You could propose to the team that everyone gathers and gives a brief and informal update or, if it's gotten so uncomfortable that even that stokes anxiety, you could give the update and ask the VP to bring information about the state of the company and the new directions leadership is considering. Those who are comfortable could give their input.

Another option, if you are feeling slightly bolder, is to attempt to start a conversation with the VP about interpersonal/communication skills (for instance talking about your own development). If he goes for it, that would be a good time to provide some gentle feedback on this issue.

But the key here is not to throw any team member under the bus. I would avoid doing this immediately after an incident of the behavior where it might look like you are passing along a complaint.

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    How dare you good Sir! Besmirching my good name! I jest - I did consider the more formal route, but it was the OP's comment that he likes to 'check in on things and mingle' - which suggests to me that the VP doesn't want more formality, so would likely not go along with the idea. As it's not really 'mingling' - but obviously the OP knows both his VP and his workplace (heh) better so can decide which approach is more likely to be successful. Otherwise, nice answer :D Nov 17 at 21:26
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It's normal to feel uncomfortable and under increased scrutiny when senior management shows up and looks over your shoulder.

Yes, people will be on edge because here's the person who can at his whim get them fired and even the entire team shut down for the slightest transgression.

That's the sad reality of dealing with senior management as a line worker, even in a small company. Best you can do is that you do NOT change your demeanor towards your team members when the boss is in the room, lead by example. Of course that's assuming that the stuff going on in your team when the boss isn't there isn't stuff that's going against company policy. E.g. (and that's just a random example for illustration purposes) sexist and racy jokes aren't allowed where I work. I've not heard any yet, but I'm sure that on occasion something that's said skirts the line and people know that and will be extra careful about what they say when there's a senior manager around. On a previous job a senior manager saw me browsing stackoverflow (researching something, but he didn't recognise the site or its significance) and called me out for doing private stuff in company time. He was fine after he got explained what I was doing, but it put everyone on edge for a while. Another way management can make staff uncomfortable, without even intending to.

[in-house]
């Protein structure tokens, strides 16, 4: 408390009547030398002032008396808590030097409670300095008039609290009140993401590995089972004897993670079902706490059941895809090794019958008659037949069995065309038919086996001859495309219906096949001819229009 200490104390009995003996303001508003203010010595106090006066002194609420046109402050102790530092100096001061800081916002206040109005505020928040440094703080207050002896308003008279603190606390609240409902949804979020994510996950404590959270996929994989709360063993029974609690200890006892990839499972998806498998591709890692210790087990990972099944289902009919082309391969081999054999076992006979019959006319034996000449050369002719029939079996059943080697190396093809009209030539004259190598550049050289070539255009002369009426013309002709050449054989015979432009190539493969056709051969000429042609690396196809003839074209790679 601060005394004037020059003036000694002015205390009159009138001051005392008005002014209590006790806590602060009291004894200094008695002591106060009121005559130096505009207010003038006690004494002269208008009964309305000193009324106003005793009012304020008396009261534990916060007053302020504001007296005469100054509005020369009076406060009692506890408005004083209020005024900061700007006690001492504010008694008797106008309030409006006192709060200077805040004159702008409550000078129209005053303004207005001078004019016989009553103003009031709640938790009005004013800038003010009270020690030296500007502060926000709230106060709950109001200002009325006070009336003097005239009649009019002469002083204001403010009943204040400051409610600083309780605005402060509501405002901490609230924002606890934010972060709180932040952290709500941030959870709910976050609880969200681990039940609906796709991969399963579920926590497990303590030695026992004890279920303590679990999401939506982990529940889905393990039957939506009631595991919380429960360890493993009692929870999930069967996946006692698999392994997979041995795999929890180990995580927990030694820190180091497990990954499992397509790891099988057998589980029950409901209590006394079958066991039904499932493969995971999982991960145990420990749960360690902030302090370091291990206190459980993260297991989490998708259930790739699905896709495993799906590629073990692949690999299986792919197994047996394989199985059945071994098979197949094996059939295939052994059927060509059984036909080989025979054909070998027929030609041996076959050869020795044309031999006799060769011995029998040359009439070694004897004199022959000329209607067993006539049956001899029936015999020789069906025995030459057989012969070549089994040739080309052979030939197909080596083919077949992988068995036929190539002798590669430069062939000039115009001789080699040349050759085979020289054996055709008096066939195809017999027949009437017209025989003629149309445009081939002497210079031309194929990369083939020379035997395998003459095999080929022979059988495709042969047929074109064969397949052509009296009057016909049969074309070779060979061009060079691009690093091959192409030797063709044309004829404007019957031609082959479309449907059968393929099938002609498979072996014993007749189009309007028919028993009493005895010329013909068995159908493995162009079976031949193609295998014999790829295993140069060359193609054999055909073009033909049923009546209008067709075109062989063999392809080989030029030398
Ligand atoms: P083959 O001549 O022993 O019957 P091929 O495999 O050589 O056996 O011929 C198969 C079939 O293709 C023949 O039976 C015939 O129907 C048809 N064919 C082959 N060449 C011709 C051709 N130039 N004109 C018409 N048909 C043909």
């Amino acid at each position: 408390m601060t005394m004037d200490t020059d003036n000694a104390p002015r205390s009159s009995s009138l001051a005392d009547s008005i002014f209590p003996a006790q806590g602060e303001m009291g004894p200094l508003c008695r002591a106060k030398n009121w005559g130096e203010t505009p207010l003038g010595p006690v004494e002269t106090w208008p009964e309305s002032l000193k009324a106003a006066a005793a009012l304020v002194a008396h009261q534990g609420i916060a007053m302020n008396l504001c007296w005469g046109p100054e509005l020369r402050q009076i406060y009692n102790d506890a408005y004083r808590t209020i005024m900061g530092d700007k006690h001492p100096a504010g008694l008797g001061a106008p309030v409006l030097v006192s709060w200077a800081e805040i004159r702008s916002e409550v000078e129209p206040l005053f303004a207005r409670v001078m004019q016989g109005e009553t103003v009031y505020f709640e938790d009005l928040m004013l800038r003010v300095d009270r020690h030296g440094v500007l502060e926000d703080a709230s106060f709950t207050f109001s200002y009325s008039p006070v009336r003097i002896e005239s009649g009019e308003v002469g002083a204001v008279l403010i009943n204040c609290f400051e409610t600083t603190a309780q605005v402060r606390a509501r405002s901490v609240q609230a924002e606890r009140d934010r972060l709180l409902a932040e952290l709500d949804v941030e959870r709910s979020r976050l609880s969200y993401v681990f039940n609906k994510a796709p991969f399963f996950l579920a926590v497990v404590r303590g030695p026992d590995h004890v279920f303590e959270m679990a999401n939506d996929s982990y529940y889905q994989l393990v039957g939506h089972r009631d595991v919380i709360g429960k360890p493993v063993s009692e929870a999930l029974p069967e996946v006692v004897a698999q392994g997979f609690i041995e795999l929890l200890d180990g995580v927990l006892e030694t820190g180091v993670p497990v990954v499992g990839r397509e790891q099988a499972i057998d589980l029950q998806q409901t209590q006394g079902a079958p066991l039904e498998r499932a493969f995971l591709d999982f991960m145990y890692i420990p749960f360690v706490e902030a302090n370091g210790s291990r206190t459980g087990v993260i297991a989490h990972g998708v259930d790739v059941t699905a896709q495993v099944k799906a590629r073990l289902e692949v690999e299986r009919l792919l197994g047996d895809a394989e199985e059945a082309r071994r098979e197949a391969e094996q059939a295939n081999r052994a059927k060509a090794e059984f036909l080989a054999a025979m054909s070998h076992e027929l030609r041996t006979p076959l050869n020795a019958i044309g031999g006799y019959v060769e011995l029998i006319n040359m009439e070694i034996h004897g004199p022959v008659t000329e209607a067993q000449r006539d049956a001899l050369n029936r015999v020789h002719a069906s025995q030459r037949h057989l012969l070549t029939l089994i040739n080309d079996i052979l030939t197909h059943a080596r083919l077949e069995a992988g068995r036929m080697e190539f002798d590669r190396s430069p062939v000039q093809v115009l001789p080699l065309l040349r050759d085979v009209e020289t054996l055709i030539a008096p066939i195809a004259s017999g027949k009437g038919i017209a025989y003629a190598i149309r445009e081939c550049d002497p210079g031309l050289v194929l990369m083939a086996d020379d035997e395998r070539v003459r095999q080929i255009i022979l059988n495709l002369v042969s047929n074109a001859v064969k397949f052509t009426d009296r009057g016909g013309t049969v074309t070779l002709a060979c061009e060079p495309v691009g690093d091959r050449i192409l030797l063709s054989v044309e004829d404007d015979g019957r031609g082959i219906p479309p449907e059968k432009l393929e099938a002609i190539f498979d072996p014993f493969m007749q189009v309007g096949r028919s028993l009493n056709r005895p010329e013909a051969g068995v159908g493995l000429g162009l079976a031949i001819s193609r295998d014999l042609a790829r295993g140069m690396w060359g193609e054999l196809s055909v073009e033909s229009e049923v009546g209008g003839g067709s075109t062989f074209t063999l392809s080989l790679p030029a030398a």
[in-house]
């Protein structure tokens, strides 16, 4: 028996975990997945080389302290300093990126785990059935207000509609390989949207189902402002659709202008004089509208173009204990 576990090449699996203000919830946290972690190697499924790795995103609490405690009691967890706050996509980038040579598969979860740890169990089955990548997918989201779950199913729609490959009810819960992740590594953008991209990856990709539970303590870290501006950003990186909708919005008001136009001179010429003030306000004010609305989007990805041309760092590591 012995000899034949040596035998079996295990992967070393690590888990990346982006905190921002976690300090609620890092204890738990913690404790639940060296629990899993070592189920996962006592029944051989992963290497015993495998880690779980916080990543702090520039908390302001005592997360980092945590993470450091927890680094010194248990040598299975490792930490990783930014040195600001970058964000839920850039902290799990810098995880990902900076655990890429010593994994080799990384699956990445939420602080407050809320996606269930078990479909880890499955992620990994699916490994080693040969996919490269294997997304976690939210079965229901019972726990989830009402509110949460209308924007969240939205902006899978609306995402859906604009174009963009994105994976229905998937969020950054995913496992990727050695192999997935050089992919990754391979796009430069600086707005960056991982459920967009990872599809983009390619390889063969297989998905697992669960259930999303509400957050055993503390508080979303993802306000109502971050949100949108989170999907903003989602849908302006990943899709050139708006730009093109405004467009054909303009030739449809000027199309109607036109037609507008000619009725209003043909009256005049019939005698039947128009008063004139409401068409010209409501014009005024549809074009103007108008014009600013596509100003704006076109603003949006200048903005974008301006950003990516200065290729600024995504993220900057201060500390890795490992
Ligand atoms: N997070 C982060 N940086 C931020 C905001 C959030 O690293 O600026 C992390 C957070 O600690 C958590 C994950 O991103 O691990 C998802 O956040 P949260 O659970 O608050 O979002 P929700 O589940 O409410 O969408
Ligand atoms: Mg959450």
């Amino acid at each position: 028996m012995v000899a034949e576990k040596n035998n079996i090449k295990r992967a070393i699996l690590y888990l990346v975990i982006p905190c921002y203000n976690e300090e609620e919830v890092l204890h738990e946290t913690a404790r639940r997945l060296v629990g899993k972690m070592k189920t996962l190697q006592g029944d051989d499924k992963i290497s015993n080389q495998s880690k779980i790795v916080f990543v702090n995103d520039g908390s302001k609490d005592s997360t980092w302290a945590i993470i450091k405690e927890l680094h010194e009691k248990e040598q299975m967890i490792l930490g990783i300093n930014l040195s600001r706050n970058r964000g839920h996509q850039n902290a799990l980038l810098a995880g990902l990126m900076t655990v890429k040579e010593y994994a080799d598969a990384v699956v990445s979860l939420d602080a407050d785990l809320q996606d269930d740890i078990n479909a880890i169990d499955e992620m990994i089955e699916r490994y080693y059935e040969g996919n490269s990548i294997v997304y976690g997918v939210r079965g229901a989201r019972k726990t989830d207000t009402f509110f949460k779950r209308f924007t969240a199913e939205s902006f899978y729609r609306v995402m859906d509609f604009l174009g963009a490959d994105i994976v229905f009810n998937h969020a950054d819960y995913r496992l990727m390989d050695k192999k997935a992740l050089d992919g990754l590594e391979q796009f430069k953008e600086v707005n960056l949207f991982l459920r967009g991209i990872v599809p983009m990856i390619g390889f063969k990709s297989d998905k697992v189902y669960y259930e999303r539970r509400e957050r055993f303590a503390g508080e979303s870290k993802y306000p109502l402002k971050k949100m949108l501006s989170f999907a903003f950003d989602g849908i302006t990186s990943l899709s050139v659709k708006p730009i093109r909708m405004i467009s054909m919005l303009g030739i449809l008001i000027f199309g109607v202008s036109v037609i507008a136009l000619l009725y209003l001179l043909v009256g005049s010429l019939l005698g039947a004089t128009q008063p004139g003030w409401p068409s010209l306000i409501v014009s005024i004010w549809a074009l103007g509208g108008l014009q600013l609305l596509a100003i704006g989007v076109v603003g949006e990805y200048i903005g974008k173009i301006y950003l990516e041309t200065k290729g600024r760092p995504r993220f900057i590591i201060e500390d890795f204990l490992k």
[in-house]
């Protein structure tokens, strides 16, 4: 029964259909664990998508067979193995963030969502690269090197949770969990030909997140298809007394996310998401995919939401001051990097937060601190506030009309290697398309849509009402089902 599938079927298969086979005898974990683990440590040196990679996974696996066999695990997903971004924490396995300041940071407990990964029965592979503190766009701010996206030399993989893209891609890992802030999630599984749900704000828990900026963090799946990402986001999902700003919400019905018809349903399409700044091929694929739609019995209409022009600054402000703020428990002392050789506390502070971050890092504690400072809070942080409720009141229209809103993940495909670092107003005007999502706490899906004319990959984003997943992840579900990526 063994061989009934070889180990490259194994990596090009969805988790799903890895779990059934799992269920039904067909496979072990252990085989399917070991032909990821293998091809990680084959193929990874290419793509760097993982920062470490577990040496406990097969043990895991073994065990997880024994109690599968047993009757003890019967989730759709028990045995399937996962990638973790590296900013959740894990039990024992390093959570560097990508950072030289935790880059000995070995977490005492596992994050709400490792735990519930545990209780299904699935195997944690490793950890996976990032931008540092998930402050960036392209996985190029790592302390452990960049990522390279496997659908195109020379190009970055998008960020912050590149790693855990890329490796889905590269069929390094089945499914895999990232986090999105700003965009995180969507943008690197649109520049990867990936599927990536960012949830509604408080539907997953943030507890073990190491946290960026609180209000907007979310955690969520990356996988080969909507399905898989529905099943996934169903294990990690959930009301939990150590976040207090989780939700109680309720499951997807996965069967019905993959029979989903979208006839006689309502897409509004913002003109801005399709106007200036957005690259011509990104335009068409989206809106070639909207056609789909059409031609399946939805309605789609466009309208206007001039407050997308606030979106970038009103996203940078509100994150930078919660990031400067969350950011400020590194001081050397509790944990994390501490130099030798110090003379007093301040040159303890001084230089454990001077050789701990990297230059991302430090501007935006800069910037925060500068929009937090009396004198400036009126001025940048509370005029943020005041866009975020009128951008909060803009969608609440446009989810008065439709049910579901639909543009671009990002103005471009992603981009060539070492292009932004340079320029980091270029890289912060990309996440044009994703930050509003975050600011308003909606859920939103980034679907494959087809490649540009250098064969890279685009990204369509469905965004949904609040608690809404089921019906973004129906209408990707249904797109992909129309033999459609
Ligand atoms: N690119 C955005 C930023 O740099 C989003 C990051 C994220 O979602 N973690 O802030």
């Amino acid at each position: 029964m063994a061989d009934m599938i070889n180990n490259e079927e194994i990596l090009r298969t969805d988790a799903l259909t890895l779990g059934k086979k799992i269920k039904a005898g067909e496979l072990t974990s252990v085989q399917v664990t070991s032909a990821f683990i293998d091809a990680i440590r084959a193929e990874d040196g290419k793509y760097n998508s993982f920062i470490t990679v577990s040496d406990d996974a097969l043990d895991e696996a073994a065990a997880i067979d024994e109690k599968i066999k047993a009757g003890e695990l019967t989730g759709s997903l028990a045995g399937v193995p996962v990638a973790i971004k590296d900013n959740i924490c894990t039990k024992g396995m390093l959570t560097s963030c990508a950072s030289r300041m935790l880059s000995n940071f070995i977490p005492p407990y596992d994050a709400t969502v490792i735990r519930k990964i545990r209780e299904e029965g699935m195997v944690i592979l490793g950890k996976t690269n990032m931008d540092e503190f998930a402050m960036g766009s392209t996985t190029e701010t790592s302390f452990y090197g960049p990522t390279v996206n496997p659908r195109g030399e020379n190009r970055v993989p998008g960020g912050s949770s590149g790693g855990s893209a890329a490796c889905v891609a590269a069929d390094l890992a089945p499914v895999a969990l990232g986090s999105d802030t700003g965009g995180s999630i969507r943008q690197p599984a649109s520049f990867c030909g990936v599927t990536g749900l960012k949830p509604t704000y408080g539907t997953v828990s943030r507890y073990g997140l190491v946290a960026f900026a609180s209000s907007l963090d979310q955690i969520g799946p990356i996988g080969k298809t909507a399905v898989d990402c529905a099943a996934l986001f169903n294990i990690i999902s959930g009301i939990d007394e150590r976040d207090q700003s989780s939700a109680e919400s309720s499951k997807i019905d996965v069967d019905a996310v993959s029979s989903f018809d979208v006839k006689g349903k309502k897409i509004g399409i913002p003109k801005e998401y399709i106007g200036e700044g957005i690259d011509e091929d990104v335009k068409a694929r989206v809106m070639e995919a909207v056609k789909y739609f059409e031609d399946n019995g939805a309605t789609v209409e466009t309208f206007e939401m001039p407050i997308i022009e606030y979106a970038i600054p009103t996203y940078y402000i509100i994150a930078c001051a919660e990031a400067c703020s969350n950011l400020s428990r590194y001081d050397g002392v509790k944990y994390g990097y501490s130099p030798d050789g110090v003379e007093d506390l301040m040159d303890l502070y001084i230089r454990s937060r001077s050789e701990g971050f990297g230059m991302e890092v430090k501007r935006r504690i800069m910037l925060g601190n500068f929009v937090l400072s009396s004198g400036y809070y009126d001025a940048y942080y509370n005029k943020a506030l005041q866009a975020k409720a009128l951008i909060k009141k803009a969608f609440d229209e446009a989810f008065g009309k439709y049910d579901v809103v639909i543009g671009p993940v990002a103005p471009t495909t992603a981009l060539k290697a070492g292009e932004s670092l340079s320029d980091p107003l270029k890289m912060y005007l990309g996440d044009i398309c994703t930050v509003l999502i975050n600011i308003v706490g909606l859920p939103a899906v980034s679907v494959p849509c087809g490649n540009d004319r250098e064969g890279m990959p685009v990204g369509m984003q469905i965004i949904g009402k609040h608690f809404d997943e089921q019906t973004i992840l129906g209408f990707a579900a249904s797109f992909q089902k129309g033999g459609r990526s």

And then there's the "mandatory voluntary" Friday drinks session many companies have. In theory you're not required to show up and have a beer, in reality if you don't you're noticed and recorded as "not being a team player" and it'll reflect on your next performance review.

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Once, as an employee, our team had a manager (M) and her boss (B). Every now and then, one senior manager (SM) would come around. They want to see and be seen.

Of course, everybody was more careful (talking and doing), as it could be badly seen and fall back on the team or M or B or both. Even though SM was often a nice person, they're the one that can cut many things, fire people and so on; so, people behave and don't feel comfortable while they sneak around.

B had a very simple and effective method to release some stress from her teams: she would endorse it. Used to these people and visits, she would have a few things ready: a formal meeting, with managers; a tour, accompanying the VP around, shaking a few hands, but moving quickly; an informal meeting by the coffe machine, during a team break (ours was 10 mn every 2 hours). She would offer half a round of coffee, while VP was paying for the second half. And we just had to listen to a few chiy-chat, with the excuse to go back to work right after that. It was also a time where VP would ask some questions "out of the job range": anything you need? Some better coffe at the machine? More comfortable chairs in the relaxing room? stuff like that...

B never had to explain anything, but she was able to deflect and guide, so that SM would be happy and less annoying. All we had to do was, after reading the email informing us that SM pressure. I'm pretty sure you can do something like that to help your team, according to company culture and SM attitude.

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Don't take it to the VP. Nerves are natural, VPs trying to interact on a normal level are normal. They would have the same awkward feeling if they had to present in front on him and he chatted after. Try and learn why they shut down when he is there. Perhaps they have an unreal view of VPs and feel if you even breathe funny its immediate fire time.